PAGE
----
This problem requires using Coulomb's law, one of the basic electrostatic laws. It states that for point charges `q_1` and `q_2,` which are stationary relative to each other, the electrostatic force is:
`F = k*(q_1*q_2)/r^2.`
Here `r` is a distance between these points and `k` is a constant which depends on the electrostatic properties of a medium in which the charges are reside. For air it is about `9*10^9 N*m^2/C^2.`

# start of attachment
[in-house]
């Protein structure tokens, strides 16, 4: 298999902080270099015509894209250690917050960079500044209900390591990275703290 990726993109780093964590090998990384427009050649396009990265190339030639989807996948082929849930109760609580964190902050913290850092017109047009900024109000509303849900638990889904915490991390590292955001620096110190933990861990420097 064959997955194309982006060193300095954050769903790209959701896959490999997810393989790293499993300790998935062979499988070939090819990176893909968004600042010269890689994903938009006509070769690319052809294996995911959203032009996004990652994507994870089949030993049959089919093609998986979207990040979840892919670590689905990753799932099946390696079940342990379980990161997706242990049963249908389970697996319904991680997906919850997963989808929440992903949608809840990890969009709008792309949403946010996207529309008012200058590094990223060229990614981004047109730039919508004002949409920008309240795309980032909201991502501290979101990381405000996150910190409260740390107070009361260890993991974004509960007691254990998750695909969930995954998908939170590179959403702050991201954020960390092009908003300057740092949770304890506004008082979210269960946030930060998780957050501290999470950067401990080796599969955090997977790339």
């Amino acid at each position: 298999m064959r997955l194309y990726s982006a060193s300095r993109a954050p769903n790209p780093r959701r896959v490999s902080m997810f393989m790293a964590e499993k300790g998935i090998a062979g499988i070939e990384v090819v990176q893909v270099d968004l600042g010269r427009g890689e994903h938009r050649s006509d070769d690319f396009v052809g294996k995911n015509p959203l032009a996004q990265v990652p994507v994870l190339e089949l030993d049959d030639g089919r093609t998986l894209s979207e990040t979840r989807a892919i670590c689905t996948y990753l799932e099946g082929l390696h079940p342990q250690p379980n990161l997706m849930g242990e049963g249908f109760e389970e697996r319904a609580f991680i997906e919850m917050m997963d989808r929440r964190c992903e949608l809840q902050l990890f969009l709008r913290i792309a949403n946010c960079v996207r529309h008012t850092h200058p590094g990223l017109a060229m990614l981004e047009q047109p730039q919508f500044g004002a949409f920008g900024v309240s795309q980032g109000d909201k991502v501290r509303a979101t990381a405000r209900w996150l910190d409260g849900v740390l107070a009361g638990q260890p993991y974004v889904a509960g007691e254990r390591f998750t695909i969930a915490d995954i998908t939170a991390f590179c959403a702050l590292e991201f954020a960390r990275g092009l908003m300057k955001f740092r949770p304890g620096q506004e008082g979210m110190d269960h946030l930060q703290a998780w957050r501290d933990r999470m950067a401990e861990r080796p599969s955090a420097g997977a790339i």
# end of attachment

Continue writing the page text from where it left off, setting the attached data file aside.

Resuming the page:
It is given that both charges are equal: `q_1 = q_2 = q.` Then:
`q^2 = (F*r^2)/k` and `|q| = r sqrt(F/k).`
Numerically it is:
`0.02*sqrt(44.1/(9*10^9)) = 2*10^(-2)*sqrt(4.9/10^9) = 2*10^(-2)*sqrt(49/10^(10)) =`
`=14*10^(-2)*10^(-5) = 1.4*10^(-6) (C).`
`C` is for the Coulomb, the Si unit for electric charge. Note that we transformed `2 cm` into `0.02 m` to use the proper units.
So the answer is: the magnitude of each charge is `1.4*10^(-6) C.` The sign of this charge is still unknown, charges may be both positive or both negative.